Virginia: Who pees on food?

Bill Wyatt of the Martinsville Bulletin reports two men have been indicted on charges that one of them urinated on food product at Monogram Foods in Martinsville while the other made a video that was used in an attempt to extort money from the company.

Maurice V. Howard and Devin Jamar Stockton, employees of the janitorial company that services Monogram’s plant, were indicted Aug. 8 for tampering with consumer products, conspiracy to tamper with consumer products and extortion.

A three-count indictment issued by a Federal Grand Jury in the U.S. District Court for the Western District of Virginia, Danville Division said that Stockton is alleged to have videotaped Howard urinating on food and on a door and doorjamb inside the Monogram manufacturing plant at 200 Knauss Drive in Martinsville on or about Feb. 21 and then attempted to extort money from Monogram and Packers Sanitation Services Inc. between March 1 and March 6.

The two men have been arrested and scheduled for trial in February in Danville.

An application for a search warrant filed Oct. 3 by FBI Special Agent Matthew S. Marlowe with the U.S. District Court Clerk’s Office in Roanoke linked the charges to an Apple iCloud account and describes how investigators used that account to build their cases against Howard and Stockton.

German man sentenced to over 12 years in jail for baby food poisoning

A man who contaminated baby food in Germany has been sent to jail for 12-and-a-half years.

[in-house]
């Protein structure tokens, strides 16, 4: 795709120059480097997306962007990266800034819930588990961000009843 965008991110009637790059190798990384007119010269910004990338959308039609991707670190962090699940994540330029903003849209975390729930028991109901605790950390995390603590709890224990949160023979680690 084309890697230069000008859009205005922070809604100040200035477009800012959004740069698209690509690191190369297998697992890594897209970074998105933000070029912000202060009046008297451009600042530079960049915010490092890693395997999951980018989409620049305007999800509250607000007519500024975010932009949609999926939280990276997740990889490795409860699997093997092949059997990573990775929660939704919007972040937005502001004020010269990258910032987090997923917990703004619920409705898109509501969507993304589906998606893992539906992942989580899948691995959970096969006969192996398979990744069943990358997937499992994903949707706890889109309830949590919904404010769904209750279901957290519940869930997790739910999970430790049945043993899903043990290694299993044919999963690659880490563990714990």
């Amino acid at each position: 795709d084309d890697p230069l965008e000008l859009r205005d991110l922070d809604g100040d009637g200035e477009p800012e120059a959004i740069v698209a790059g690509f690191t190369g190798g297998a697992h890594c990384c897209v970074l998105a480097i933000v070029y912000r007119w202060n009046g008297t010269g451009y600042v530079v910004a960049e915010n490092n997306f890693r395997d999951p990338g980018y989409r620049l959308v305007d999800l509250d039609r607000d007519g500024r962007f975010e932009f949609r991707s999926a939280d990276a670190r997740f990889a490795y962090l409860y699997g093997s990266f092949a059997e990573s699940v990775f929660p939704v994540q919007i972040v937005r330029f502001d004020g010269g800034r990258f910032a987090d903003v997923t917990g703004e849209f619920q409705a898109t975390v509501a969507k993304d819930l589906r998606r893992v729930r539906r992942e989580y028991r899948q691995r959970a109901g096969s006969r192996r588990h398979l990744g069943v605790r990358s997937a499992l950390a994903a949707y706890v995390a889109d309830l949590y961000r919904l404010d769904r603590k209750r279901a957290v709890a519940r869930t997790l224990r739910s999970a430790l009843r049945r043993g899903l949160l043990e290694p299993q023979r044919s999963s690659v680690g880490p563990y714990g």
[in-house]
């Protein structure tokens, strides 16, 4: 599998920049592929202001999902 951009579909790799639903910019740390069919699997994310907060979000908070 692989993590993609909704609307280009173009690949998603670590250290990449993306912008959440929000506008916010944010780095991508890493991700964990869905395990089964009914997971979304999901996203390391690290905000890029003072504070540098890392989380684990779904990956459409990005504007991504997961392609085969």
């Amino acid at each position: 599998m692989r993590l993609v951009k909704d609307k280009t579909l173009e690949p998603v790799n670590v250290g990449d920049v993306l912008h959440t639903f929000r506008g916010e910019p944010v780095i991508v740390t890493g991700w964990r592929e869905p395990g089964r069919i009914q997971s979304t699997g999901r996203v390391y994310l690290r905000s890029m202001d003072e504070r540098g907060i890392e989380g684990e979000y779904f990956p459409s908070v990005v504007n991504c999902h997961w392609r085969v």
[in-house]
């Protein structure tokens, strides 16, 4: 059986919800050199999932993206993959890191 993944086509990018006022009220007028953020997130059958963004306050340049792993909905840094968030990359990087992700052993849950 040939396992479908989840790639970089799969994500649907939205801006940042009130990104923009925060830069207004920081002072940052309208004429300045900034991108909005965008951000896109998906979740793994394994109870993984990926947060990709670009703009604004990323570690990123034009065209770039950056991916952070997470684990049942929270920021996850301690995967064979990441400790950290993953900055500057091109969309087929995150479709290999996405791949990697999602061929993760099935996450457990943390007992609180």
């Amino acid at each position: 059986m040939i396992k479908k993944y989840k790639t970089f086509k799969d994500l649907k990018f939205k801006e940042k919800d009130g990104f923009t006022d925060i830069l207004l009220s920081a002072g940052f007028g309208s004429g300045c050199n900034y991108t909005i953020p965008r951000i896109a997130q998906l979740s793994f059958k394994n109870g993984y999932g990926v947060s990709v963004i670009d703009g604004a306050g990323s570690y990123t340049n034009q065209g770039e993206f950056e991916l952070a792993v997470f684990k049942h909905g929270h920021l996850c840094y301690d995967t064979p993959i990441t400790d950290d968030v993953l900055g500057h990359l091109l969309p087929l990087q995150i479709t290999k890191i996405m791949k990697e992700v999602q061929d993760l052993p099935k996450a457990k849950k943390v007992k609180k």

Gavin Grey of Eyewitness News reports the 54-year-old had attempted to blackmail retailers by claiming he would point out the poisoned items in return for cash.

He targeted shops in a southern German city.

In court, he admitted placing poisoned jars of adult and baby food in supermarkets and trying to blackmail the owners.

The contaminated jars contained ethylene glycol which is an odourless and toxic liquid used in antifreeze.

Prosecutors said some of the foods contained enough of the poison to kill a child and he was found guilty of five counts of attempted murder.

He was also found guilty of extortion, sending threatening emails to the stores demanding R200 million.

The court heard it was a matter of luck no child had been hurt.

Dumbass put own address on letter demanding $12.7 million from Brisbane food manufacturer

A Brisbane man tried to extort $12.7 million from a food manufacturer using a video of rats, cockroaches and sharp utensils in or near food, a court has heard.

sq-willard-crispin-glover-rat-nlDaniel Rupert Sridharan is standing trial in the District Court accused of telling the company that unless he was paid $12.7 million he would release footage to showing cockroaches, “a rat in a tub” and “a sharp utensil found (in product)”.

In her opening address to the jury Crown Prosecutor Sarah Farnden said Sridharan wrote a letter to the company — whose name has been suppressed by the court — saying that “(the company) can hide the truth from auditors and customers but can never hide the truth from its own employees.”

“He claims the footage will be sent to (various lobby groups),” Ms Farnden told the jury.

Ms Farnden said Sridharan tried to extort the company in a six-page letter he sent to them on March 16 last year.

The letter allegedly demanded the cash payment in return for not leaking video footage to the authorities and major supermarkets including footage of a rat in the manufacturing facility.

“It was sent by registered post, and had the defendants’ name and address clearly marked as the sender on the envelope,” Ms Farnden said.

Red Bull says it’s being blackmailed with poop threats